A Comparison of Roasting Technologies for Arsenic Removal from Copper Concentrates

Additonal authors: Lee, C.. Book title: Proceedings of the 58th Conference of Metallurgists Hosting Copper 2019. Chapter: . Chapter title:

Proceedings, Vol. Proceedings of the 58th Conference of Metallurgists Hosting Copper 2019, 2019

Adham, K.

Copper concentrates contain an increasing amount of arsenic, as the older sources of cleaner ores are depleted. At the same time, the market-determined price penalties on arsenic rich concentrates are rising due to limited arsenic treatment capacity at smelters and increasingly stringent environmental emissions limits, necessitating arsenic removal from the copper concentrates. Heating the concentrate to about 700°C can remove significant amounts of arsenic (as elemental and/or sulfide); however, it is important to achieve that removal economically and with due consideration to post-roasting arsenic (toxic waste) treatment. A comparison is made among different roasting options (kilns, multi-hearths and fluid beds) to qualify their potential application to arsenic roasting of copper concentrates. Both direct and indirect methods of heating as well as inert, air and oxygen atmosphere options are considered. Technology comparisons are made with respect to the roaster’s operation, its off-gas treatment and arsenic stabilization. INTRODUCTION In the last twenty years, the arsenic content in globally produced copper concentrates have risen steadily due to the depletion of cleaner ores and the increase in complex concentrate production. Smelter contracts typically limit arsenic to less than 0.5wt%, with a penalty paid per unit of additional arsenic and other contaminants such as antimony. While penalties can vary, they can be on the order of $70/dry metric tonne of concentrate per 1% of arsenic. Strategies used by miners to avoid the price penalties have been to blend clean and complex concentrates, and to remove arsenic from complex concentrates to achieve smelter limits. Arsenic can be removed from copper concentrates by the heat-induced decomposition of the predominant enargite mineral (Cu3AsS4) at ~700°C. Roasting at such elevated temperature is a commercially proven option, but still suffers from process, cost and environmental challenges. After roasting, the released arsenic sulfide fumes can be separated from most of the entrained concentrate dust in cyclones. Then, the As2S3 laden off-gas can be oxidized to generate a still volatile oxide (As2O3), which can be further separated from the residual concentrate dust in a hot electrostatic separator. Next, the off-gas can be cooled with air or water, to either deposit the arsenic oxide in a dry or dissolved state. Dissolved arsenic acid can be oxidized to As(V) and reacted with iron to yield a stabilized ferrihydrite precipitate or scorodite that can be safely disposed. In the case of dry arsenic trioxide, it can be mixed with reactants (e.g. iron) and fluxes before thermal stabilization in a glass matrix, thus eliminating the need for costly oxidation.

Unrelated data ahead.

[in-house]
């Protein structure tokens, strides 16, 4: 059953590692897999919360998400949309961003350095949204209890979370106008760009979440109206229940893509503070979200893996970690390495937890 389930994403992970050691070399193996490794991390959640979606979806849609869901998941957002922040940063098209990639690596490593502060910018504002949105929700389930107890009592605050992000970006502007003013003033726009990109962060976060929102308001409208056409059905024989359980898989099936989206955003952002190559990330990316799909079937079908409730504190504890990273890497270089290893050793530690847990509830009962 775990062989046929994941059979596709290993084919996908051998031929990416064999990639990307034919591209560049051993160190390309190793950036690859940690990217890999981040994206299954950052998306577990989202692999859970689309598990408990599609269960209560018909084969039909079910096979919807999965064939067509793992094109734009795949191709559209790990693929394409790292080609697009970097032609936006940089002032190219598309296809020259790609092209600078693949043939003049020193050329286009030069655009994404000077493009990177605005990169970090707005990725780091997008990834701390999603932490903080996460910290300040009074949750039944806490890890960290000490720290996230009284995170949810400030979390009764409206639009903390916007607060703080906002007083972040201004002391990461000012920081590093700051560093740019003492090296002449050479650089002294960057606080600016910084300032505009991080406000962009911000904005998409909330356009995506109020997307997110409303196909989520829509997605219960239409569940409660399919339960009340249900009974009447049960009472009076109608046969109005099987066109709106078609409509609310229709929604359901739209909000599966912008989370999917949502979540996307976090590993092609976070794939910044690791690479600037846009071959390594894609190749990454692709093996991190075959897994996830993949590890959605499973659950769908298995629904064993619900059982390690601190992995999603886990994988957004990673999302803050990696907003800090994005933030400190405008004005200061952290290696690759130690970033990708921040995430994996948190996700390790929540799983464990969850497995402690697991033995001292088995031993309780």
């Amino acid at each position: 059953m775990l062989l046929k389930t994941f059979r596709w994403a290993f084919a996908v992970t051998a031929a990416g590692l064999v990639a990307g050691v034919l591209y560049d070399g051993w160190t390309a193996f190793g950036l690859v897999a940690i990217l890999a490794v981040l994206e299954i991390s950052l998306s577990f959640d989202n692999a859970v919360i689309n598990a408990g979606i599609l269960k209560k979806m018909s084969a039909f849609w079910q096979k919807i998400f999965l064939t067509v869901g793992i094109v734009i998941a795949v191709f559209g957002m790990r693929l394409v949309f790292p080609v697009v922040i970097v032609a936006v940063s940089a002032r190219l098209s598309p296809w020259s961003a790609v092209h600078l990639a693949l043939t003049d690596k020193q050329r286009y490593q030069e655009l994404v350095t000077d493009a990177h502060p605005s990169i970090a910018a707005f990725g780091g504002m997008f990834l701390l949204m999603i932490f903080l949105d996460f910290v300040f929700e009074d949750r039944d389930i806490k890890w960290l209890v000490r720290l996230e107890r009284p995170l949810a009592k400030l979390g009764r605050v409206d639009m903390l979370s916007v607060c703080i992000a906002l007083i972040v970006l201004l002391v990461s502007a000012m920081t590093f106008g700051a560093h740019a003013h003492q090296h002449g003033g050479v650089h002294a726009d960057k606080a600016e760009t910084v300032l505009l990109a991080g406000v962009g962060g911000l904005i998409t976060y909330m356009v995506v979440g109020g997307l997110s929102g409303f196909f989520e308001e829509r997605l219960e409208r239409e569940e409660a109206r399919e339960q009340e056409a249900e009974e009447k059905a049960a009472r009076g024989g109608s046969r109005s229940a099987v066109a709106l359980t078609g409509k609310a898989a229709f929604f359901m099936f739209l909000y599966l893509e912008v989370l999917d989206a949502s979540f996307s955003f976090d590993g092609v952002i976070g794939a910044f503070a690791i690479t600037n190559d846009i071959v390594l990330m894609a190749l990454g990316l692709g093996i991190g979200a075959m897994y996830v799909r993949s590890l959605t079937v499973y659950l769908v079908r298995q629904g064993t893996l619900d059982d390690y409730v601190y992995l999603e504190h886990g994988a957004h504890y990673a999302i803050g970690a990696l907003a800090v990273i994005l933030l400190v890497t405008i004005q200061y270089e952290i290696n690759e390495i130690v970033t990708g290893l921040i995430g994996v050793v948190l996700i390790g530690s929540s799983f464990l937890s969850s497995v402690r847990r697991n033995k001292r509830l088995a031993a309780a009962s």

Keywords: Copper 2019, COM2019